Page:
The Latino community in Detroit has a long and storied history in our city. On Saturday, May 21, the current generation will show it off with a community performance series called Teatro Chico: Detroit Latinos that includes pictures taken by grade schoolers in Southwest Detroit.
The culminating event will be the Living Arts’ project Detroit Latinos: How We Got Here, How We Live Here, Then and Now, which is a collection of photographs from 5th grade students at Clippert Academy. We wrote about the project a few months ago and now you can see if for yourself at the Ford Resource & Engagement Center at the Mexicantown Mercado, 2826 Bagley Avenue in Southwest Detroit.
The program was part of a social studies project. The kids were sent out to take the pictures that would later be a part of the “Detroit Latinos” gallery showing. Topics to capture on their digital cameras included street murals, families, and individuals doing something special in their neighborhoods. Everything was always centered around the community.
Besides taking pictures, the students had guest speakers and even went and talked to Latino residents in a senior center to learn more about their heritage. They asked them questions, ate with them, and even shot pool with them. The experience was an enjoyable and rewarding experience for both sides.
The project was the passion of Lisa Luevanos, a Spanish bi-lingual visual artist and storyteller. In addition to her art, she serves as the president of CLAVE, Community for Latino Artists, Visionaries and Educators.
This was Luevanos third year working with the kids, but only the first working on a project like this with them. For the first two years she came in once a week to speak with the kids about photography.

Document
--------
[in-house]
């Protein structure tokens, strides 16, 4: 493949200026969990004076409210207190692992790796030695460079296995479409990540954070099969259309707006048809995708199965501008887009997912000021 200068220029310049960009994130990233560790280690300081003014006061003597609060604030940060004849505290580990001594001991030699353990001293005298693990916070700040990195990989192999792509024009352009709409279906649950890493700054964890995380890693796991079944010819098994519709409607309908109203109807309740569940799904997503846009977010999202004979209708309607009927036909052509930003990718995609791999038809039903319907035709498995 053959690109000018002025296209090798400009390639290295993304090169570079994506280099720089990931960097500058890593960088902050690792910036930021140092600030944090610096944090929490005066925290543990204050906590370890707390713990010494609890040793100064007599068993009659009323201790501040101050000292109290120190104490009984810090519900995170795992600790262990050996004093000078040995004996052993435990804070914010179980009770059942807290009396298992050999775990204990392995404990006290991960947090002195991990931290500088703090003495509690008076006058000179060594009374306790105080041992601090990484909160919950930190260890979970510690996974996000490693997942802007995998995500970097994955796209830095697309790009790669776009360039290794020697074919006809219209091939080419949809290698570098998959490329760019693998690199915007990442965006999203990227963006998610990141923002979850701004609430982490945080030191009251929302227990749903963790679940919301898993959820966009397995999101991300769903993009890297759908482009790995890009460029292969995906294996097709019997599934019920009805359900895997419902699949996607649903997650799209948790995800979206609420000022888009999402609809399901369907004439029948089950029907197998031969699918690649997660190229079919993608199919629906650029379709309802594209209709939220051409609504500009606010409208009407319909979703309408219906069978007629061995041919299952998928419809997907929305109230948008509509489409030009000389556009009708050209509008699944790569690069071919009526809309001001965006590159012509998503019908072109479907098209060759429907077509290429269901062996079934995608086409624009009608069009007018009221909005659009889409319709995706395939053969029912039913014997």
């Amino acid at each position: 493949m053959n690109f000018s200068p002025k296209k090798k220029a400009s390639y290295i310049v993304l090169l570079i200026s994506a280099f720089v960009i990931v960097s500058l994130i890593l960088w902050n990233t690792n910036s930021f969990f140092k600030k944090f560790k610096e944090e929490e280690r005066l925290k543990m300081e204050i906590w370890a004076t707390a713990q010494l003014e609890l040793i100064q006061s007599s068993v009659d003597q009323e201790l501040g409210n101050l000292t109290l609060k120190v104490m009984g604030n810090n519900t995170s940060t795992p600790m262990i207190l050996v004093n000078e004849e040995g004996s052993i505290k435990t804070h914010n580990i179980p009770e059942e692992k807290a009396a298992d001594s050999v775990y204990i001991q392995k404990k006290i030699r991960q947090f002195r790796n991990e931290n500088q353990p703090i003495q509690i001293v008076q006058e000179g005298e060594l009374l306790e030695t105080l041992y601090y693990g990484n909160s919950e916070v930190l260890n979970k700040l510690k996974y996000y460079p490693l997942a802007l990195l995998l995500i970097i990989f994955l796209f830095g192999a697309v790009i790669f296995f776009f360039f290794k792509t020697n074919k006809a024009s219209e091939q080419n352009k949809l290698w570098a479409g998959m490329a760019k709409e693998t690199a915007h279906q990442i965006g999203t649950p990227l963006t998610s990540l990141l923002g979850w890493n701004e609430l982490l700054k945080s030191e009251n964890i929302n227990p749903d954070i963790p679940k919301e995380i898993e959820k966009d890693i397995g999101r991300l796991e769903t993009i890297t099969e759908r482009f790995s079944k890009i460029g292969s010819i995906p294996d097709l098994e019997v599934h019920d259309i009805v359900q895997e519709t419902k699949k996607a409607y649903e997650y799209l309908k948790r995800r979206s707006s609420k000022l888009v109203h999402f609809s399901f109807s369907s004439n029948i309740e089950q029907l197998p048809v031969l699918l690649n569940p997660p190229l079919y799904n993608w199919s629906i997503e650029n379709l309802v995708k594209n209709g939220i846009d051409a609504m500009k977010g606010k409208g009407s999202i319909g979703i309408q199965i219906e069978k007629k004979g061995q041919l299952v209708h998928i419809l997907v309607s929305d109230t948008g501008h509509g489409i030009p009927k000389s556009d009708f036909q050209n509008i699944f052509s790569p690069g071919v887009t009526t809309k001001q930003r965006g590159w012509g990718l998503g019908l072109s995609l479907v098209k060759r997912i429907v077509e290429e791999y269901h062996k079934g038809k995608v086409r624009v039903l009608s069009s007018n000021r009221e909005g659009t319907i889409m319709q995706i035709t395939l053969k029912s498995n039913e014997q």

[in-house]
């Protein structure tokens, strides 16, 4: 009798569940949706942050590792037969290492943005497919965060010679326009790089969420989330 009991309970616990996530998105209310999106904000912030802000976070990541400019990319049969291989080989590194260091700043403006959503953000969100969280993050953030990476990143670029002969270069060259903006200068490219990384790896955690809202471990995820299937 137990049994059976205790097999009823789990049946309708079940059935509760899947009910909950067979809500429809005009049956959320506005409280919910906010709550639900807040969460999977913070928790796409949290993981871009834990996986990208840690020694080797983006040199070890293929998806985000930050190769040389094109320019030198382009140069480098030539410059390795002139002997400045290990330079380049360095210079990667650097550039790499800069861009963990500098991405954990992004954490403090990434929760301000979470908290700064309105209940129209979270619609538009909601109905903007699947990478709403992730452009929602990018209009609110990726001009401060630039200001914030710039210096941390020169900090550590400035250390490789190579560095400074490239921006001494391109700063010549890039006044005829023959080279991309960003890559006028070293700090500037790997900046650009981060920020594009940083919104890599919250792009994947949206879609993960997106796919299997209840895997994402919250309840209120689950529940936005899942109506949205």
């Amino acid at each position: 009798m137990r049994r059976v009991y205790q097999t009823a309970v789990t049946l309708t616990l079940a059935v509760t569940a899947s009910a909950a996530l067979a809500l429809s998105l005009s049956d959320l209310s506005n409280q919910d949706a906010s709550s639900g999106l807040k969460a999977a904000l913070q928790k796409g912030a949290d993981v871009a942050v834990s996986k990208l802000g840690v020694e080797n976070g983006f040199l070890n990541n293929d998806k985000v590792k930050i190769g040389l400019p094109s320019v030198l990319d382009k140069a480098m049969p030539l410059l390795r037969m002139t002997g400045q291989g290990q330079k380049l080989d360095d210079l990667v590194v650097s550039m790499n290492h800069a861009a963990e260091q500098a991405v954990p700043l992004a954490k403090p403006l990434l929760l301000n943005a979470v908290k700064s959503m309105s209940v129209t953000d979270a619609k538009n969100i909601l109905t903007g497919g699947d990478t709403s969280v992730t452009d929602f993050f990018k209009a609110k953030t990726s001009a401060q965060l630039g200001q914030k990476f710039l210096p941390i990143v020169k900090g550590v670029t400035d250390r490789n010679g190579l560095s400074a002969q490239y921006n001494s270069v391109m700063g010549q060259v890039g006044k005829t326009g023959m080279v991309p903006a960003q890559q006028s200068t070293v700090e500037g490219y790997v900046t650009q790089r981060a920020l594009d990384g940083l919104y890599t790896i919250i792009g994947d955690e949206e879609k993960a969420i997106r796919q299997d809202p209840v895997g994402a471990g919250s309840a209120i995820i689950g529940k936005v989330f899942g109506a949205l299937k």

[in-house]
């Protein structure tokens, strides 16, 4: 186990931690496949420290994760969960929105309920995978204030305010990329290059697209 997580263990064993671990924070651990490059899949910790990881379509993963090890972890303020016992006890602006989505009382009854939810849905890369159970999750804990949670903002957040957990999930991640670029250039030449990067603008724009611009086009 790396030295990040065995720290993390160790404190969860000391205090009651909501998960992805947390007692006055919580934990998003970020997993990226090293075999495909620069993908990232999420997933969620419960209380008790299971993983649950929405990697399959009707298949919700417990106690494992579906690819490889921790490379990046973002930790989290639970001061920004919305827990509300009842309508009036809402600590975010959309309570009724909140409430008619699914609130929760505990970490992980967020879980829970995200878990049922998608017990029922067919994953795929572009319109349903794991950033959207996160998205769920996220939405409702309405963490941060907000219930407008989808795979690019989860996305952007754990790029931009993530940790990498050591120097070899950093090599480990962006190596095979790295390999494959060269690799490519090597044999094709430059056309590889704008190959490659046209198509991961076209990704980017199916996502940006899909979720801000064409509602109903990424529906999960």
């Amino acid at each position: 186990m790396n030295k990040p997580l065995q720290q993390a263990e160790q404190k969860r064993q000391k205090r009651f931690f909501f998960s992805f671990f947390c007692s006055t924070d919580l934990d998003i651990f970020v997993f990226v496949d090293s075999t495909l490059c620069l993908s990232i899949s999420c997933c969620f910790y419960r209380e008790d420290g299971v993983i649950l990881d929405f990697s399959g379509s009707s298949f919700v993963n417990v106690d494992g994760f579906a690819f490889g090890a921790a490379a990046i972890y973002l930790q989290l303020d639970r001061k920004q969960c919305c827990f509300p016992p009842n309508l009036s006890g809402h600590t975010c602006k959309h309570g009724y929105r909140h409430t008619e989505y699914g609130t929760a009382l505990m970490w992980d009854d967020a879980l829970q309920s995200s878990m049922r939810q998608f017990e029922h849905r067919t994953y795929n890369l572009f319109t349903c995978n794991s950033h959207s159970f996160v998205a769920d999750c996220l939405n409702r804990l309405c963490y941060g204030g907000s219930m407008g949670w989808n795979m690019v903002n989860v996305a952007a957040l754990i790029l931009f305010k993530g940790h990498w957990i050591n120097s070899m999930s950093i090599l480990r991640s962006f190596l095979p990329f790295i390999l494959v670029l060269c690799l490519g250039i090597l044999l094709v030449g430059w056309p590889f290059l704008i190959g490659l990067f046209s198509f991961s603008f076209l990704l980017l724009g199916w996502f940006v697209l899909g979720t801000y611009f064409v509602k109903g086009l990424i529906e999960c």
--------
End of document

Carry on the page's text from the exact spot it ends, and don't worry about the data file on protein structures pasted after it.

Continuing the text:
Thanks to a Michigan Humanities Council Heritage Grant, she was able to give the kids the opportunity to take a closer look at their roots. It was mutually beneficial for Luevanos, who found the children to be genuinely enthused when their Thursday meetings came around.
“(It was) a great experience for me,” she says. “They (the kids) are all really polite, and interested in everything.”
The project is a very personal experience for her. She knows her roots and how her family got there and she wants to be sure the kids have that same experience. She even had her mother come in and read a poem about her Detroit experience.
Luevanos explained how her grandfather took a train from Oklahoma City to get a job in the Ford factory in Detroit, and eventually sent for his family. She says this was not a unique experience, and, as a result, the Michigan Central (train) Station is an important part of Latino history in Detroit.
Today, she sees a rejuvenated interest in Latino heritage recent immigration has brought to the area, along with new shops, new restaurants, and revived parishes that almost closed due to lack of attendance.
The show, Latinos in Detroit: How We Got Here, and How we Live Here, Then and Now, is at the Ford Resource & Engagement Center at the Mexicantown Mercado, 2826 Bagley Avenue in Southwest Detroit. This exhibition of photography of the Latino experience here through the eyes of students begins at 6:00 p.m., and can be attended for a donation of $5.00 per person.
At 6:30 p.m. live performances begin. The performers will be:
- Steve Jarosz, a native of the Detroit area and a seasoned guitarist and vocalist in the styles of classical, Flamenco, Latin and Jazz Funk. He has played in Europe for over the last decade and has recently returned to Detroit, playing a variety of solo shows and combos such as Concierto de Aranjuez with a complete orchestra. He is also the band leader of a Cuban salsa group Grupo Escobar.
- Karilú Alarcón Forshee, a theatre artist for more than 15 years working as an actor, director and stage manager. In Detroit she has performed with Creative Rights and is a company member with the award winning Host of People. She is also a teaching artist with Living Arts.
With Metro Detroit being such an ethnically diverse area, there are many attempts to show what different immigrant groups experienced and what they have contributed to Detroit. Rarely, however, is it so connected with past and present though the eyes of those who will shape the future.